I know it’s hard, but just keep at it. It’s like toilet training (which we won’t get in to). You keep trying and trying, and eventually it happens. Now, I have to go get that piece of cake out of the fridge before someone comes home.
Tuesday, April 15, 2008
One of the teachers at our preschool had a great recipe for play dough. It’s easy to make and keeps for a decent amount of time. The only thing I find is that if I make it 5 times, 3 times it comes out great and then 2 times it will be super sticky. Good luck
2 cups of boiling water
2 ½ cups of flour
½ cup of salt
3 Tbl. Oil
1 package of unsweetened Kool-aid
Put the last 4 ingredients in a bowl. Mix in the boiling water. It’s really hot and you need a spoon at first. After it’s pretty much mixed together as a ball, dump it on the counter and knead it. Knead until it feels like play dough.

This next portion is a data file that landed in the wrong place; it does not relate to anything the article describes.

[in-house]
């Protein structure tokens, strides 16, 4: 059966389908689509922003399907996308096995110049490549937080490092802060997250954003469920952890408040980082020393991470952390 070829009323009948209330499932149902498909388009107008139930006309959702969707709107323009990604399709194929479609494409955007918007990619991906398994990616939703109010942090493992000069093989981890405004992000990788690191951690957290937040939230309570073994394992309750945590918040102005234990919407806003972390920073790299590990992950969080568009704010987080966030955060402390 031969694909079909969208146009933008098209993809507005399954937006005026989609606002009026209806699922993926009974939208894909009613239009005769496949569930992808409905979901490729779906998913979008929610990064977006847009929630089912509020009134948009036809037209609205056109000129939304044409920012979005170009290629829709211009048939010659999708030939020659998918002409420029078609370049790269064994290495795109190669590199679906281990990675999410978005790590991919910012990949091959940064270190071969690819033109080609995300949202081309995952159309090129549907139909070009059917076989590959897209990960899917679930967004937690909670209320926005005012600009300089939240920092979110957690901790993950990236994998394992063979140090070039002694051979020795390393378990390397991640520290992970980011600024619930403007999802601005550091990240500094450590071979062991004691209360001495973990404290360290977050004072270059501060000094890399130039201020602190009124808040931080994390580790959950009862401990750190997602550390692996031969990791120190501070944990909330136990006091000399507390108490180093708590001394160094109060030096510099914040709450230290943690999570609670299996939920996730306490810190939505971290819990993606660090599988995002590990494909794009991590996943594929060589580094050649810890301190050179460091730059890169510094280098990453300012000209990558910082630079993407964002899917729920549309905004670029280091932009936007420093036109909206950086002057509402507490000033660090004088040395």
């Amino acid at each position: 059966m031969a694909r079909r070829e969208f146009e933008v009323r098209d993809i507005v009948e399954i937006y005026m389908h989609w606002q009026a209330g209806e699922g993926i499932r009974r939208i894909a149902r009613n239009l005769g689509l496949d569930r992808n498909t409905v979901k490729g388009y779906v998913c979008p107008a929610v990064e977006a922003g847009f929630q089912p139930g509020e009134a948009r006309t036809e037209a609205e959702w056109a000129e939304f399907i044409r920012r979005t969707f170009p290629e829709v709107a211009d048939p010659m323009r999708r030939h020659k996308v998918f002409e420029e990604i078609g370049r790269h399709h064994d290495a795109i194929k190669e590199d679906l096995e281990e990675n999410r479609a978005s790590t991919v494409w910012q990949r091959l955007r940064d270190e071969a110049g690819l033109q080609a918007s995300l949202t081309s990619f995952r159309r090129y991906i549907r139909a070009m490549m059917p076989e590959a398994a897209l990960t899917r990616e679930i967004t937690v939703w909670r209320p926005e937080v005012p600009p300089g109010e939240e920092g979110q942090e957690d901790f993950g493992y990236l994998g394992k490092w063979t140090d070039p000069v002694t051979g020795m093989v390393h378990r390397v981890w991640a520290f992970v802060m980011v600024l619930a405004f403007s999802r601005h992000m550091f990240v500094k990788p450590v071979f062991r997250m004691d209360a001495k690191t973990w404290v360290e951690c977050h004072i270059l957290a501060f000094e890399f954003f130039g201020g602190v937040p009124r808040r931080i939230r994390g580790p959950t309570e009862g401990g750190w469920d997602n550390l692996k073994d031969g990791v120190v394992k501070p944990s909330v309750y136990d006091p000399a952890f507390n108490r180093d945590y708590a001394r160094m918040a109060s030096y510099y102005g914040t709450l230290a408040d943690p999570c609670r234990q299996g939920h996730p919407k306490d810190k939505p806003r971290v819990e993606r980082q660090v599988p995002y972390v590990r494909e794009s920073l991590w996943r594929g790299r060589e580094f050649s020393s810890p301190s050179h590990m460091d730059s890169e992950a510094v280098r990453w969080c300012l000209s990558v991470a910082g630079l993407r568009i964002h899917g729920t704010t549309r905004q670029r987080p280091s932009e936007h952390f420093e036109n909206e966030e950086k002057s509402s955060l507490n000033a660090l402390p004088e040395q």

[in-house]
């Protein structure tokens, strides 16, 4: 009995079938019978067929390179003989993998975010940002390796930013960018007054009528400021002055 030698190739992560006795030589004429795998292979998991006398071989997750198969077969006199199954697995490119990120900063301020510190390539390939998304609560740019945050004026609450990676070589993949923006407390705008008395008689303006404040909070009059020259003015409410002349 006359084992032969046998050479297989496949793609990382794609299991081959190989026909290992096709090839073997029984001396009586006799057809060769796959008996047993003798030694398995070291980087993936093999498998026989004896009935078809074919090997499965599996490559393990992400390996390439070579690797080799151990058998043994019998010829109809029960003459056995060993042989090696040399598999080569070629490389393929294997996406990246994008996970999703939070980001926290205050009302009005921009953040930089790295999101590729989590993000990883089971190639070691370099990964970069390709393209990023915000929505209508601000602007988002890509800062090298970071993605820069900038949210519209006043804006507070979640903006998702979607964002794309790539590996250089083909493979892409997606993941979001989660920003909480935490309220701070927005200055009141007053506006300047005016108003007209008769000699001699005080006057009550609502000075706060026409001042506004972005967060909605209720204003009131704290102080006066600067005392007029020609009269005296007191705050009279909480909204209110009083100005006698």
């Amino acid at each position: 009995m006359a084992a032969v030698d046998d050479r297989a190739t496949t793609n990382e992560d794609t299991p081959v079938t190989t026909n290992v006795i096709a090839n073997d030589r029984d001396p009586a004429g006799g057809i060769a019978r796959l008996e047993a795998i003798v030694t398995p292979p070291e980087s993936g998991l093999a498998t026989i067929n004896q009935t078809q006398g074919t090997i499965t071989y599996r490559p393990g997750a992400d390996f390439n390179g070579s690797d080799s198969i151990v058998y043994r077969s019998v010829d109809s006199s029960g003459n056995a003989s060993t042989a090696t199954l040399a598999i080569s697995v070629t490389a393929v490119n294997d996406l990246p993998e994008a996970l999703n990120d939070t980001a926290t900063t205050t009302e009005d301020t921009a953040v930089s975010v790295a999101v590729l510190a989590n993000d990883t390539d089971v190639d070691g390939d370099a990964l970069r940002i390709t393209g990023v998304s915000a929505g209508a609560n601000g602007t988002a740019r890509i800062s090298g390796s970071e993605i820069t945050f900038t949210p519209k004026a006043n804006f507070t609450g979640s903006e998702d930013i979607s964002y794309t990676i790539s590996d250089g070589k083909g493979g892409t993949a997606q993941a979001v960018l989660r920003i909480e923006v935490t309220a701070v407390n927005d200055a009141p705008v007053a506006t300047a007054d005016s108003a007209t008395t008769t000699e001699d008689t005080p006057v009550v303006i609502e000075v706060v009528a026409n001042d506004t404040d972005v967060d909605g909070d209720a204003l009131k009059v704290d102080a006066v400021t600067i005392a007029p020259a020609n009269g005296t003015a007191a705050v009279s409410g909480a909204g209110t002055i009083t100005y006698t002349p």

I store mine in a Ziploc bag. This play dough usually smells pretty good, you don’t have to worry if your kids decide to eat it. Have fun.
Sunday, April 13, 2008
We always begin our unit with a nature walk around the preschool campus. We are located in a local church and the church’s campus is very conducive to outdoor activities. When we first start our spring discussions we will go outside and look for some new flower blooms, buds on the trees, robins, worms, bugs, and the forsythia bush. The children have a great time because it is usually our first time outside in quite a while. Getting your preschooler out to look at the newness around them is great for everybody.
We usually follow up our walk with a planting. Great fun! The kids just love to get in the dirt. We usually always plant in stryofoam cups. I have a pack of marigold or zinnia seeds and we look at the seeds to get an idea of what we are starting from. The children throw in some dirt, a few seeds, and water. Then we cover them in plastic and wait. You can not imagine the wonderment on their faces when they come back to school and see those shoots coming out of the dirt.